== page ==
Our city has a crisis that goes far beyond where congregations gather on weekends. Let’s redirect the city’s energies into partnerships that advance our children.
By Fernando Cabrera and Jeremy Del Rio
[Originally published by A Journey through NYC Religions, 3/4/12]
Our city has a crisis that goes far beyond where congregations gather on weekends.
Forty percent of New York City high school students drop out before graduation. Of those that do graduate, fewer than twenty-five percent of them are ready for college without remediation courses, and only thirteen percent of the Black and Latino graduate.
Instead of focusing on the crisis at hand and mobilizing all the resources that he can, Mayor Michael Bloomberg is spending his time and the City’s money trying to evict congregations from the schools. He doesn’t seem to perceive in them any value beyond a rent check.
Last Friday, United States District Court Chief Judge Loretta Preska blocked Bloomberg’s misguided crusade. The mayor’s attempt to ban the churches from religious practices in legally available space for community groups violates the Constitutional right to worship which is guaranteed to all Americans.
On Sunday, armed with a federal restraining order against religious intolerance, dozens of these congregations that the mayor attempted to evict on February 12 were able to meet for services in the schools. This week the 2nd Circuit Court of Appeals rejected another attempt to rush the churches out the door.
The mayor continues to argue that New Yorkers are not smart enough to discern the difference between academic instruction that occurs during schools hours and activities conducted by congregations renting empty buildings during off hours. In the entire United States, Mayor Bloomberg is the only big city mayor and New York’s Department of Education is the only city school district that holds this view.
We invite Assembly Speaker Sheldon Silver to put an end to seventeen years of wasteful, taxpayer-funded litigation. He can do it if he will allow legislation on religious freedom to come to a floor vote in the Assembly. State Senate Democrats and Republicans have already voted overwhelmingly (54-7) to reject the mayor’s war on religious freedom three weeks ago. A large majority of the Assembly have indicated that they are ready to pass the bill. They recognize that the mayor has lost sight of the greater good of the poor communities in New York City in his pursuit of a grudge match against Christian churches and other religious groups.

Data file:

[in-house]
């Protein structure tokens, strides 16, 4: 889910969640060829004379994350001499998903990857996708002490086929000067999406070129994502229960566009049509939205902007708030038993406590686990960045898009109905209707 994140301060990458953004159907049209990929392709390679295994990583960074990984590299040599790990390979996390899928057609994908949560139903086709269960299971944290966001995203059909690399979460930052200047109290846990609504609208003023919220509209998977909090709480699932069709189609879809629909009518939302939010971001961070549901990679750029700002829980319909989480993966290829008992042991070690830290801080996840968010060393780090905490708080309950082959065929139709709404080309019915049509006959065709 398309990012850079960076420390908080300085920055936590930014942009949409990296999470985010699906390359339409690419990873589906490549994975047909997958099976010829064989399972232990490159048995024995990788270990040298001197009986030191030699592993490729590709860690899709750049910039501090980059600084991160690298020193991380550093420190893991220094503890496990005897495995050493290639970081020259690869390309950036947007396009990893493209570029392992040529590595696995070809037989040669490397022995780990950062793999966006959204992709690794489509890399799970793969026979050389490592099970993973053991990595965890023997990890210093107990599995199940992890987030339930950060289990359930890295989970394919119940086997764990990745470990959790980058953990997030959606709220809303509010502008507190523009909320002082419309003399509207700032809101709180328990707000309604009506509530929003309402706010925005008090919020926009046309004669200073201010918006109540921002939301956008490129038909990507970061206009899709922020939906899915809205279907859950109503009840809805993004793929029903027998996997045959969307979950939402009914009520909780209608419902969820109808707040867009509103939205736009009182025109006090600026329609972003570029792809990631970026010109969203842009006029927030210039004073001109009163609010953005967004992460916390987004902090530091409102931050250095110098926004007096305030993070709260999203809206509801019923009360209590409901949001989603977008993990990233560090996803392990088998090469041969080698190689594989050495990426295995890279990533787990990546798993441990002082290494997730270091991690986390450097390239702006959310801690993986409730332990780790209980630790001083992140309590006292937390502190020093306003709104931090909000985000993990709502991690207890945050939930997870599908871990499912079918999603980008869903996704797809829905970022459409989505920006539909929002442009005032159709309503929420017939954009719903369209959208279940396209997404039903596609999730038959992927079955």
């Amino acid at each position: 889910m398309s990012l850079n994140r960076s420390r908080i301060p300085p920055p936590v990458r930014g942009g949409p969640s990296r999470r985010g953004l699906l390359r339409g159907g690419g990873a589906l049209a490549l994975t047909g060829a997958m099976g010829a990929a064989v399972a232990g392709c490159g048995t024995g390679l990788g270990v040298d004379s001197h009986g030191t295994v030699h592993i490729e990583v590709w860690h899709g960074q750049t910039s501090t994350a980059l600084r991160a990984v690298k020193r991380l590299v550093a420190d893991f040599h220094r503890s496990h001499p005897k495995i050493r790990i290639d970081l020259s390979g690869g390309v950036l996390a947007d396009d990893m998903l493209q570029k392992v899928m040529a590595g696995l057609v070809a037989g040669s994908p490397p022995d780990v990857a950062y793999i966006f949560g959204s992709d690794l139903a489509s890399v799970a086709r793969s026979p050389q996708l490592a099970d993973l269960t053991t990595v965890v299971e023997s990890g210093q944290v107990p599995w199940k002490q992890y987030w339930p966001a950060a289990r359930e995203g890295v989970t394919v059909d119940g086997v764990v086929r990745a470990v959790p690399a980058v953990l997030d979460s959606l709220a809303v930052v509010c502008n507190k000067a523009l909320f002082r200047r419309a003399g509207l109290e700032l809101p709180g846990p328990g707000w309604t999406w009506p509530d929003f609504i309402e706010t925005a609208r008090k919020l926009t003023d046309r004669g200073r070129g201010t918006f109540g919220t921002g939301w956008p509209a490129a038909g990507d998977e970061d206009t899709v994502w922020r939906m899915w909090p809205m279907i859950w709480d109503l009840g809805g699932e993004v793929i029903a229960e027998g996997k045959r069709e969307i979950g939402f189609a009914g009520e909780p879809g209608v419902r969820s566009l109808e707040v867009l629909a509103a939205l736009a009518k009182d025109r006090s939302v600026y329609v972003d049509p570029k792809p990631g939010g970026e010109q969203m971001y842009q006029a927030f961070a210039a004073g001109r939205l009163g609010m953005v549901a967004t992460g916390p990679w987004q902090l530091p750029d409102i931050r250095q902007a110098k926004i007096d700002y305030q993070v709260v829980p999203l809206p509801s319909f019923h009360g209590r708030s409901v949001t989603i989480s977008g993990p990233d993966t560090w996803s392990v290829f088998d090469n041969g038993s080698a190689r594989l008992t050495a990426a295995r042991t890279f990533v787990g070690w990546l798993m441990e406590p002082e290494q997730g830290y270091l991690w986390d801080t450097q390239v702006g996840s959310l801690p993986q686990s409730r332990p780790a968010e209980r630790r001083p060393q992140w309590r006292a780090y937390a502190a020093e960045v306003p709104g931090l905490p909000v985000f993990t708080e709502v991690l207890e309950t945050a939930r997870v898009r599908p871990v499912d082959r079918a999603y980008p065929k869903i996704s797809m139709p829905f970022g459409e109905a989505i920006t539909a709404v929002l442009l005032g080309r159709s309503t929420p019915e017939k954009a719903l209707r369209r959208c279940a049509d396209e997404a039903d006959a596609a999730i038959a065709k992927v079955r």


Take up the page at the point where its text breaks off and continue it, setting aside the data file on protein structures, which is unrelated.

It is about time that the mayor and speaker start to focus on how to utilize a community resource like the churches to help our schools instead of spending precious time and money to squelch them.
In fact, this is an opportunity for the mayor and the speaker to pivot the conversation from fruitless and divisive attacks on the churches to how New Yorkers of all faiths and non-faith can work together to transform the public schools. We can shift our energies from a landlord-tenant dispute to a long-term strategy that partners public schools with community stakeholders who can invest time and energy into our schools.
The churches need to shift their approach too. What might happen if the congregations under threat of eviction plus the religious people who support them shift their perception of public schools from a place with space to a place of service? Monday through Sunday, not just on Sunday.
Already, churches have provided small and large services to our public schools. Crossroads Christian Church in Bay Ridge, Brooklyn spearheaded the painting of a large mural that celebrates PS 102’s immigrant student diversity.
On Manhattan’s Lower East Side, Abounding Grace Ministries has partnered with PS 34 for eighteen years to provide after school programs, beautification projects, and student and teacher appreciations. In the last three years the church has rented space at the school. This seems like a pretty fair deal: eighteen years of service plus rent for some space on Sunday when school is out.
This year, churches and ministries are giving students at Jamaica High School in Queens, Bread and Roses High School in Harlem, Grand Street Campus and Freedom Academy in Brooklyn for-credit extracurricular classes and clubs on music, drama, leadership, spoken word, sports, and online journalism.
Schools and congregations alike are places of learning, where people come to grow as individuals and in community. We invite the City of New York, the Department of Education, and New York City’s various faith communities to embrace this controversy as a uniquely teachable moment. Let us model for 1.1 million New York City public school students how neighbors can achieve something together more than just conflict.
The congregations offer the Mayor unique leverage in his fight for educational equity. In informal surveys at twenty worship services, 20/20 Vision for Schools has found that up to 90% of the people in the pews are directly or indirectly connected to a school as parents, students, teachers, custodians, administrators, or relatives. They are waiting to be appreciated and mobilized, not disrespected and pushed out of the schools.
Loving neighbors, pursuing justice, educating children – these are universal religious imperatives. When community and spiritual leaders nurture this motivation, exponential change in a city as diverse as New York is much more likely.
Now is the time. Let’s end needless litigation and redirect the city’s energies into partnerships that advance our students’ best interests.
– Councilman Fernando Cabrera (D-BX) has led the effort to overturn Mayor Bloomberg’s policy legislatively. Jeremy Del Rio, Esq. directs 20/20 Vision for Schools, which has partnered community groups and local schools since 2008.